The white-spot purple larvae have been feeding on birch leaves in Akureyri, North Iceland, for the l…
The white-spot purple larvae have been feeding on birch leaves in Akureyri, North Iceland, for the last few weeks but now they seem to have metamorphosed and flown away. Instead, the Scolioneura betuleti larvae are now taking their turn. Both species seem to be spreading rapidly across Iceland. Photo: Pétur Halldórsson

Now summer is reaching its peak and the ecosystem is in full swing. This also applies to the pests that attack trees and shrubs. As in previous years, the Icelandic Forest Service – Skógræktin is calling for tips from the public about pests on trees throughout the country, as well as about the general health of forests, such as effects of seasonal disruptions in weather or individual storms.

A downy birch leaf with traces of the larvae of white-spot purple. You can tell by the droppings from the larvae whether the tree has been attacked by the white-spot purple or the Scolioneura betuleti. The former emits thread-like droppings as shown here, while the droppings of the latter are tiny ball-shaped ones like on the heading photo. Photo: Pétur HalldórssonThe Icelandic Forest Research, a division of Skógræktin, collects information about the state of the country's forests. They are now requesting that people send information, especially if they notice any damage to the trees. In particular, people are asked to keep their eyes open for the effects of this spring's weather events on the trees in their vicinity, as well as for new pests appearing in different parts of the country.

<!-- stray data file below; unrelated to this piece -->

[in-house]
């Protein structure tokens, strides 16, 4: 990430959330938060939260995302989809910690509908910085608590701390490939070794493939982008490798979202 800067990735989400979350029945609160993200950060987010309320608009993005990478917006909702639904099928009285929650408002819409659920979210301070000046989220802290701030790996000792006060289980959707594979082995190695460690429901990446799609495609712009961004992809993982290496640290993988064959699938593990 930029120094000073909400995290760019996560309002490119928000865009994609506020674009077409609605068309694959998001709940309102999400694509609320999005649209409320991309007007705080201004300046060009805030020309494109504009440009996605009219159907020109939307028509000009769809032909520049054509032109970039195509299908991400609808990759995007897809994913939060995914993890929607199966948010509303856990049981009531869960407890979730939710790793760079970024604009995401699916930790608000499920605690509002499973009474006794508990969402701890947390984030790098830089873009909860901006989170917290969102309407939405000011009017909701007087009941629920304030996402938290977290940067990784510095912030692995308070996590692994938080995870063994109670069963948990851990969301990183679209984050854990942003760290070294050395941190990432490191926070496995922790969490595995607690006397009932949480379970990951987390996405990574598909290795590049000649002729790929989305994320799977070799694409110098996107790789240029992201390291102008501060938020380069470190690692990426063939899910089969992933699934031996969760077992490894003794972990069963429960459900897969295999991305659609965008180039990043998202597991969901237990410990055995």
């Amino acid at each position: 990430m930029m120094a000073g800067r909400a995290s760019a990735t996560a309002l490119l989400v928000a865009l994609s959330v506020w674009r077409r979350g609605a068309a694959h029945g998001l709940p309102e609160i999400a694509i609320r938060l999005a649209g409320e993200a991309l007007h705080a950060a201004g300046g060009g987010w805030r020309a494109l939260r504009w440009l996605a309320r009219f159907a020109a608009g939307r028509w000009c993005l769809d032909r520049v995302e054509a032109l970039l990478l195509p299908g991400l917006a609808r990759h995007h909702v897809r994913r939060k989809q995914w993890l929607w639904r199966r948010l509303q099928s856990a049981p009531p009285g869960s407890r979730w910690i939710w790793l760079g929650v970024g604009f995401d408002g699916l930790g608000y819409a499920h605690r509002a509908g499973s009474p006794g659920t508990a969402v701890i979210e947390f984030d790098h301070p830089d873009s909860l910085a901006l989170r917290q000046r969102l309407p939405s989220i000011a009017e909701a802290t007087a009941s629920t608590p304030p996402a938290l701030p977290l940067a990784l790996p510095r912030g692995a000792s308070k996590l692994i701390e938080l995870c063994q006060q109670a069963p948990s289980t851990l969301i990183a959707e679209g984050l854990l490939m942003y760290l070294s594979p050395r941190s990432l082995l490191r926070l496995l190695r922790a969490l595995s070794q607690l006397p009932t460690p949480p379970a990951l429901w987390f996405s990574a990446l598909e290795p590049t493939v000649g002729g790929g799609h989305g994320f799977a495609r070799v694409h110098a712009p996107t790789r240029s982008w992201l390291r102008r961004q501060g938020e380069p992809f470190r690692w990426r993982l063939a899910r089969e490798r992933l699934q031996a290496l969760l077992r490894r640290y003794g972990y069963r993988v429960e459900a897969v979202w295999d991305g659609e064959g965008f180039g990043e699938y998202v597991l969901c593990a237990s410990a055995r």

For instance, pests such as the brassy leaf beetle (Phratora vitellinae) are attacking willows and poplars in new areas every year. Birch on the other hand is suffering from the attacks of two similarly behaving pests. On the one hand is the White-spot Purple (Heringocrania unimaculella) feeding on birch leaves early summer and on the other hand the sawfly species Scolioneura betuleti which follows around mid- to late-summer. Both now seem to be spreading rapidly across the country.

The scientists would be most thankful as well for photographs included with information about pests. Such material can prove very useful for confirming diagnoses. All photos will be saved in a secure database with relevant attribution. It is assumed that photos sent may be used in lectures (where the photographer is mentioned), but if there is a desire to use them for publication on the web or in published publications, special permission will be requested. Please note if you don't want the photos to be used publicly.

Brynja Hrafnkelsdóttir, expert in entomology at the Icelandic Forest Research, accepts information and data on pests via her email address,

Text: Pétur Halldórsson